(We welcome our old friend deckard cain back to the site. He brings us his list of the 50(ish) best albums of 2014, listed in no particular order, despite the appearance of numbers.)
And yet another morbid year turns to dust, leaving only ashes in its wake. Dread sells on the television, nations bathe in the crudity of oil, religions find legitimacy through violence, virus and vermin swing the scythe ever so swiftly, and the world inches ever forward to becoming an all encompassing panopticon.
Our lives are doomed. But there is beauty in doom. And music in all its glorious manifestations (let alone metal) keeps our sanity at bay. 2015 was good for metal. And so shall it be with each passing year. More doom equates to more room, nay more cause for metal to remain relevant.
Imagine. Several years from now, as humanity is laid decimated or completely brought to naught, an alien species lands and scours the land for the remnants of a civilization that once was. They find amidst the rubble of a once glorious city, caked in the dust of the preceding eons, a curious looking circular disc. With the words etched, stark in their prophetic reach, “The Dead of the World”.
And with that I start the first entry in my list.
(Andy Synn’s five-part retrospective on the year in metal concludes with his list of the “Personal Top 10″. Previous installments on the “Great”, the “Good”, the “Disappointing”, and the “Critical Top 10″ albums can be found here, here, here, and here.)
So this is it… it’s the Final Countdown (cue the music!)
Seriously though, I hope you’ve all enjoyed and appreciated all my lists so far, and discovered (or rediscovered) some new or overlooked gems in the process. It’s definitely as much fun for me to write the things as I hope it is for others to read them, as it allows me to collect my thoughts and really take stock of just how good each year is, and look back on all the various trends and twists that have come and gone.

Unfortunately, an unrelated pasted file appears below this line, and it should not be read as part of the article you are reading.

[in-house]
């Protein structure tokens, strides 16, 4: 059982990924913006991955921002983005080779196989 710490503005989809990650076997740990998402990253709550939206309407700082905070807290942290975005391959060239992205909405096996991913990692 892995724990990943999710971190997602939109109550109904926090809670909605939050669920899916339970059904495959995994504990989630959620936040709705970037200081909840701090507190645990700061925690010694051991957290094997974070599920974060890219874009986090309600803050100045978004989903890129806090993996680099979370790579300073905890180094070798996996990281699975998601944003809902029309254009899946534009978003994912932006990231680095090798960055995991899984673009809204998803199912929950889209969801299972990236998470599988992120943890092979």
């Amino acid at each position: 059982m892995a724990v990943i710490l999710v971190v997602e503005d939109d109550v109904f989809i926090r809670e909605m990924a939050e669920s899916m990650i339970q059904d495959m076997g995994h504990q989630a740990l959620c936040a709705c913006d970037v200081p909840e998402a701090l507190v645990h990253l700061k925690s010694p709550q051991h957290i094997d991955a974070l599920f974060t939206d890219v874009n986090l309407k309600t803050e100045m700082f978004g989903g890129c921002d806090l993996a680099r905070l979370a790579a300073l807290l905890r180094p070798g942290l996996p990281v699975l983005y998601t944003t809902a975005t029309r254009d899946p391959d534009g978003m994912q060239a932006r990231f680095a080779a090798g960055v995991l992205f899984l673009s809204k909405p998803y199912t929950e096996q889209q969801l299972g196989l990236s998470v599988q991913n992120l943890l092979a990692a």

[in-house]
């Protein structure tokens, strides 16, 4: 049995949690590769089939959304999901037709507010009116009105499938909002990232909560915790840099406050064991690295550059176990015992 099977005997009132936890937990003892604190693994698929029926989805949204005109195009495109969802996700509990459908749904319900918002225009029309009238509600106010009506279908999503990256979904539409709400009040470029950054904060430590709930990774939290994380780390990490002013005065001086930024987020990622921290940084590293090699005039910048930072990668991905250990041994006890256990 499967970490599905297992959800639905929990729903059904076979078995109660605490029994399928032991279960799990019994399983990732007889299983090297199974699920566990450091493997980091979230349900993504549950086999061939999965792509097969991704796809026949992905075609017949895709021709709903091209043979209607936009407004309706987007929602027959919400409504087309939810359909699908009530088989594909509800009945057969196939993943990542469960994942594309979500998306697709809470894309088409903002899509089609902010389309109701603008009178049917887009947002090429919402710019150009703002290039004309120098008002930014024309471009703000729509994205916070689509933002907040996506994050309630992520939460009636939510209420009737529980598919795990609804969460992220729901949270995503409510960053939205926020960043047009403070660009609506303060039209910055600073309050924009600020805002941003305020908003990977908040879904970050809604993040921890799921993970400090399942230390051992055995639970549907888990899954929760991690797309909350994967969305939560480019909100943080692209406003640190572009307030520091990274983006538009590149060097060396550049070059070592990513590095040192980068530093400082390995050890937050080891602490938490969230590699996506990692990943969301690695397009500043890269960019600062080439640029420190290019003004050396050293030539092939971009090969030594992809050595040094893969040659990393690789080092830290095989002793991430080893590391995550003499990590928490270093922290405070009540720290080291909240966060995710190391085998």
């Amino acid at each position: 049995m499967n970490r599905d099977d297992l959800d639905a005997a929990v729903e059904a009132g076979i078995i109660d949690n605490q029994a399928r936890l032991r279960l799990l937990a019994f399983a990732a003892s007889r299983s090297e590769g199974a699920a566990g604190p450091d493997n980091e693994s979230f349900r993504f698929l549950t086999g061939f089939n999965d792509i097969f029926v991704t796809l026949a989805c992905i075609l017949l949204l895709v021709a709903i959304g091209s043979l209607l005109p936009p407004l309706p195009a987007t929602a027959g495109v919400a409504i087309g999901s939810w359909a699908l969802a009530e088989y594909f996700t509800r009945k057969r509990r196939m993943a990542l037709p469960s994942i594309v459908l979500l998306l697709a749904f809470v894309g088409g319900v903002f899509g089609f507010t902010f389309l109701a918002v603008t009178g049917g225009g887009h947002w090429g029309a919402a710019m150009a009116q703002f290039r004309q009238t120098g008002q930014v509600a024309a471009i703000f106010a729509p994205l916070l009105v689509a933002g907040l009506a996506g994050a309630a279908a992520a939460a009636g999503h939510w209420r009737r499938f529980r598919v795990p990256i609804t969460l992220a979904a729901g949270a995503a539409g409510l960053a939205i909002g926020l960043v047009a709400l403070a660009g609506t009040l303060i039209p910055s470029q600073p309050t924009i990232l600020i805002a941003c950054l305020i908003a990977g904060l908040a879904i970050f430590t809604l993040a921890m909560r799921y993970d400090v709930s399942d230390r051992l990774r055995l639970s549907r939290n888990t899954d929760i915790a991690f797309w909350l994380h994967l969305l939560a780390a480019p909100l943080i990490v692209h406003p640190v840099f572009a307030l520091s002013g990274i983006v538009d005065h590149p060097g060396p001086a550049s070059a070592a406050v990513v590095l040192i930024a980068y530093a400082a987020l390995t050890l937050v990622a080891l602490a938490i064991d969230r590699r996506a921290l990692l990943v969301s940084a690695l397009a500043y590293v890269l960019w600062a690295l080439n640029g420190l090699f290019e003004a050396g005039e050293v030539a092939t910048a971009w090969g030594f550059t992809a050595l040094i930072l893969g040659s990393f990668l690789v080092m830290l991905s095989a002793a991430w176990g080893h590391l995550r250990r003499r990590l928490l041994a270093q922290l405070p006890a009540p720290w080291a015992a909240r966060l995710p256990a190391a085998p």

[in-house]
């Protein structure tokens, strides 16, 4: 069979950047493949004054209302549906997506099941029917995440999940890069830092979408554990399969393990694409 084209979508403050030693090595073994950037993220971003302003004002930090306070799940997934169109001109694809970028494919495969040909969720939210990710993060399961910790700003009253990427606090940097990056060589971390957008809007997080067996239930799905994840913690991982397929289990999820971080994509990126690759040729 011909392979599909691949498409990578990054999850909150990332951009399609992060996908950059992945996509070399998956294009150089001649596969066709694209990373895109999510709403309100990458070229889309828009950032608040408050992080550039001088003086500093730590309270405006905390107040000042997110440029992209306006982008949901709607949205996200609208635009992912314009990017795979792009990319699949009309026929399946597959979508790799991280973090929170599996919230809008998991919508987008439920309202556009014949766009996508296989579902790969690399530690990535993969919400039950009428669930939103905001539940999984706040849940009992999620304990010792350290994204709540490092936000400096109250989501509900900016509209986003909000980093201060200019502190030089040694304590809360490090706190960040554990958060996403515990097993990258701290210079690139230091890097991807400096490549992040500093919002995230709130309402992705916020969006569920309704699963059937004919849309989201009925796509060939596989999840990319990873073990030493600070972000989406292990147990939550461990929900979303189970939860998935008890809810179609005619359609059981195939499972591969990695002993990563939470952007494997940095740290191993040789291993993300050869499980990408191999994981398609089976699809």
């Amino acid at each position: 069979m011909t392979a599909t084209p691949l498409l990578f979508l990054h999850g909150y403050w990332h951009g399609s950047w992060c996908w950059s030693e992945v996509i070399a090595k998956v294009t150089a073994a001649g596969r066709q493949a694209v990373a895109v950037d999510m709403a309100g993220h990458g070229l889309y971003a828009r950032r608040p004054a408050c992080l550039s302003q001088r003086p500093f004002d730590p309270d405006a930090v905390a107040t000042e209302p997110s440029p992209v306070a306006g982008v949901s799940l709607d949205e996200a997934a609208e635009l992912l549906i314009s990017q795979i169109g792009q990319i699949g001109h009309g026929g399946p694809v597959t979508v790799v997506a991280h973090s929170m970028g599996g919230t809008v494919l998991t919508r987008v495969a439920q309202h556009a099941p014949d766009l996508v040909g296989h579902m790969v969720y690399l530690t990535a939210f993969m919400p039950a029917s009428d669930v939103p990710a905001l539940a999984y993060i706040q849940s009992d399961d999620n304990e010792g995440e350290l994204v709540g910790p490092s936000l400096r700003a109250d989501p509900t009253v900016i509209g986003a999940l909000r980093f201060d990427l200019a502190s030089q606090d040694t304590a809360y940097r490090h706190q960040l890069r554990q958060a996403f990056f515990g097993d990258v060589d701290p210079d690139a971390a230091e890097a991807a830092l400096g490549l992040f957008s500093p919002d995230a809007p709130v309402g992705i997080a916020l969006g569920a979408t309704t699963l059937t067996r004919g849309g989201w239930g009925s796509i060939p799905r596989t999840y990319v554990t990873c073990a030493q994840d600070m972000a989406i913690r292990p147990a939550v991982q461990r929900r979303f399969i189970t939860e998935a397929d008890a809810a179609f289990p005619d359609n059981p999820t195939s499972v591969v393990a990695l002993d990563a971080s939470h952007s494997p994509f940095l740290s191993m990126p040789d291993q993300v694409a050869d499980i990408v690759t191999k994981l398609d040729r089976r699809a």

My “Personal Top 10” list is exactly that, a simple representation of what I have personally (and almost uncritically) loved the most this year. Whereas I try and make the “Critical Top 10” list as impartial and honestly representative of the year as I can do, my Personal list is just a reflection of my own tastes and biases – unashamed and unfiltered.
I can tell you right now, in fact, that even if I were to expand the list to 20, only a few entries from the Critical list would probably get a look in. Some would, no doubt about it, but by and large my personal favourites differ quite a bit from what I’d objectively class as the year’s “Best” albums. Though I’d argue that many/most of these albums definitely are amongst the best I’ve heard this year.
So, without further ado, my final list of completely super-pretentious garbage for all of those unlucky enough to have been born after the 1970s!
(We bring you the premiere of a new song by New Jersey’s Apocrophex, with an introduction by Austin Weber.)
Earlier this year at NCS, I wrote about a two-man technical death metal group called Apocrophex. They are a new band, having just released their first material in February of this year, a two-song EP entitled Wheels Within Wheels that I discussed in that earlier post. Hot off the heels of that introduction to their world, they are giving NCS the opportunity to showcase a tantalizing new song, “The Grey”, as a teaser to their upcoming debut full-length, Suspended From The Cosmic Altaar (featuring cover art by Raul Gonzalez).
While they only have two members, with Justin Buell handling the guitar, bass, and drum programming and Pete Colucci providing the vocals, their music really does sound like the expansive and multi-faceted work of a full band, which is a testament to both their skill and their songwriting craft. I was already hooked on them from their first EP, but figured they still had untapped potential that would keep us interested in what their future might hold. Well, “The Grey” shows them tapping into that potential.
(We’re delighted once again to bring you a “best of the year” list from our friend Jacobo Córdova, the man behind the magnificent Majestic Downfall from Mexico, and a fixture in the lethal Zombiefication as well.)
I am very grateful for being able to share with all NCS readers, and for the second year in a row, what I consider to be the best releases of 2014. Once again I want to say that although I didn´t listen to everything I wish I had gotten my ears on in 2014, I certainly got to a lot of it, and my overall view of the year for Metal is quite positve.